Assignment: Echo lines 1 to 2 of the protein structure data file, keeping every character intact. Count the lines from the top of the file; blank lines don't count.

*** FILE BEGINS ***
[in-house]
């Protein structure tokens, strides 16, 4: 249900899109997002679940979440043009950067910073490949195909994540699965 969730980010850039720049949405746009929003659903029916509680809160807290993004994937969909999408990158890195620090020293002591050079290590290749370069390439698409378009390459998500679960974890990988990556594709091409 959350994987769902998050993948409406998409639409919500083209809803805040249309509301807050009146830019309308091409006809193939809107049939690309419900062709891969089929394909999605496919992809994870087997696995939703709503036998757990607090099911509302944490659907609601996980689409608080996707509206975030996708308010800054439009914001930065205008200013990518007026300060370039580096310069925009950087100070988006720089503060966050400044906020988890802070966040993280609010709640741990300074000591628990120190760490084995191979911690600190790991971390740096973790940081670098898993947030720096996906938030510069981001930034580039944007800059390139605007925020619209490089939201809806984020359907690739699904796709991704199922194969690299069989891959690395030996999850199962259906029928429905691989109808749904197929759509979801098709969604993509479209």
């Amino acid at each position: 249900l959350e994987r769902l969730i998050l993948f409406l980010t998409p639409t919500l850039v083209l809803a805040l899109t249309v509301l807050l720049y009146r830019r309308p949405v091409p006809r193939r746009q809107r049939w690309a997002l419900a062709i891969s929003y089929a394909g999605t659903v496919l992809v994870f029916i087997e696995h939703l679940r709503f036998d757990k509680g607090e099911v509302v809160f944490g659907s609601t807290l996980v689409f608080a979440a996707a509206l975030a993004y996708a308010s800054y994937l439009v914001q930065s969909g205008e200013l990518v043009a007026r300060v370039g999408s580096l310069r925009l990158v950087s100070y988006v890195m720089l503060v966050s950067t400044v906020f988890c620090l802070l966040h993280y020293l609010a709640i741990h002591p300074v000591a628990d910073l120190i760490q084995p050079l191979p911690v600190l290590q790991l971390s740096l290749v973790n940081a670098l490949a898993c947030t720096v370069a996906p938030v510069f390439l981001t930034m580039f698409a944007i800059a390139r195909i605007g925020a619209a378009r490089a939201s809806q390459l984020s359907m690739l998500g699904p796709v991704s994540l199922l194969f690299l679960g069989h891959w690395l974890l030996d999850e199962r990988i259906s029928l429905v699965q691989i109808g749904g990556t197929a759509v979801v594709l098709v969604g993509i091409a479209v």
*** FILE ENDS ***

[in-house]
């Protein structure tokens, strides 16, 4: 249900899109997002679940979440043009950067910073490949195909994540699965 969730980010850039720049949405746009929003659903029916509680809160807290993004994937969909999408990158890195620090020293002591050079290590290749370069390439698409378009390459998500679960974890990988990556594709091409 959350994987769902998050993948409406998409639409919500083209809803805040249309509301807050009146830019309308091409006809193939809107049939690309419900062709891969089929394909999605496919992809994870087997696995939703709503036998757990607090099911509302944490659907609601996980689409608080996707509206975030996708308010800054439009914001930065205008200013990518007026300060370039580096310069925009950087100070988006720089503060966050400044906020988890802070966040993280609010709640741990300074000591628990120190760490084995191979911690600190790991971390740096973790940081670098898993947030720096996906938030510069981001930034580039944007800059390139605007925020619209490089939201809806984020359907690739699904796709991704199922194969690299069989891959690395030996999850199962259906029928429905691989109808749904197929759509979801098709969604993509479209």